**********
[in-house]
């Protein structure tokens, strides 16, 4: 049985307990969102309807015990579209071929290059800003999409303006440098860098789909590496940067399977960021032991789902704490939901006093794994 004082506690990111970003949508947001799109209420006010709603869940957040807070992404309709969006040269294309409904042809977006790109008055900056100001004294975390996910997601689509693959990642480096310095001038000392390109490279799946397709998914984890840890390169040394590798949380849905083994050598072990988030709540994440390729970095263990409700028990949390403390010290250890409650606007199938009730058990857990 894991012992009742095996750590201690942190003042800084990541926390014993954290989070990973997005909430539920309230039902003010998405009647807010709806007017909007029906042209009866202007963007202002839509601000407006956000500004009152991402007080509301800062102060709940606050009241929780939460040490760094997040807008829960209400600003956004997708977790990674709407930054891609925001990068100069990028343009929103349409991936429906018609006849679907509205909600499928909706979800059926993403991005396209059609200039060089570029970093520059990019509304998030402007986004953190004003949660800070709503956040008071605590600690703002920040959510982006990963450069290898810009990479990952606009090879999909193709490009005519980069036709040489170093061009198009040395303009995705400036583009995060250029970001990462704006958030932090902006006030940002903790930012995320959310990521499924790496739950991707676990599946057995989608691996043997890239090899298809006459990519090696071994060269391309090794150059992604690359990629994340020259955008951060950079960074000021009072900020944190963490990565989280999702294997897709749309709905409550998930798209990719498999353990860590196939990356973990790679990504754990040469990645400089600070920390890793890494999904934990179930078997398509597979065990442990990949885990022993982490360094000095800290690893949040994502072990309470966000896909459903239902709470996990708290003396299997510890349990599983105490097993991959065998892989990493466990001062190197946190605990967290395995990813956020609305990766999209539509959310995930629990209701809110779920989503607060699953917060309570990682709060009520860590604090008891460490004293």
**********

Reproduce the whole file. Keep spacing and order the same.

[in-house]
């Protein structure tokens, strides 16, 4: 049985307990969102309807015990579209071929290059800003999409303006440098860098789909590496940067399977960021032991789902704490939901006093794994 004082506690990111970003949508947001799109209420006010709603869940957040807070992404309709969006040269294309409904042809977006790109008055900056100001004294975390996910997601689509693959990642480096310095001038000392390109490279799946397709998914984890840890390169040394590798949380849905083994050598072990988030709540994440390729970095263990409700028990949390403390010290250890409650606007199938009730058990857990 894991012992009742095996750590201690942190003042800084990541926390014993954290989070990973997005909430539920309230039902003010998405009647807010709806007017909007029906042209009866202007963007202002839509601000407006956000500004009152991402007080509301800062102060709940606050009241929780939460040490760094997040807008829960209400600003956004997708977790990674709407930054891609925001990068100069990028343009929103349409991936429906018609006849679907509205909600499928909706979800059926993403991005396209059609200039060089570029970093520059990019509304998030402007986004953190004003949660800070709503956040008071605590600690703002920040959510982006990963450069290898810009990479990952606009090879999909193709490009005519980069036709040489170093061009198009040395303009995705400036583009995060250029970001990462704006958030932090902006006030940002903790930012995320959310990521499924790496739950991707676990599946057995989608691996043997890239090899298809006459990519090696071994060269391309090794150059992604690359990629994340020259955008951060950079960074000021009072900020944190963490990565989280999702294997897709749309709905409550998930798209990719498999353990860590196939990356973990790679990504754990040469990645400089600070920390890793890494999904934990179930078997398509597979065990442990990949885990022993982490360094000095800290690893949040994502072990309470966000896909459903239902709470996990708290003396299997510890349990599983105490097993991959065998892989990493466990001062190197946190605990967290395995990813956020609305990766999209539509959310995930629990209701809110779920989503607060699953917060309570990682709060009520860590604090008891460490004293």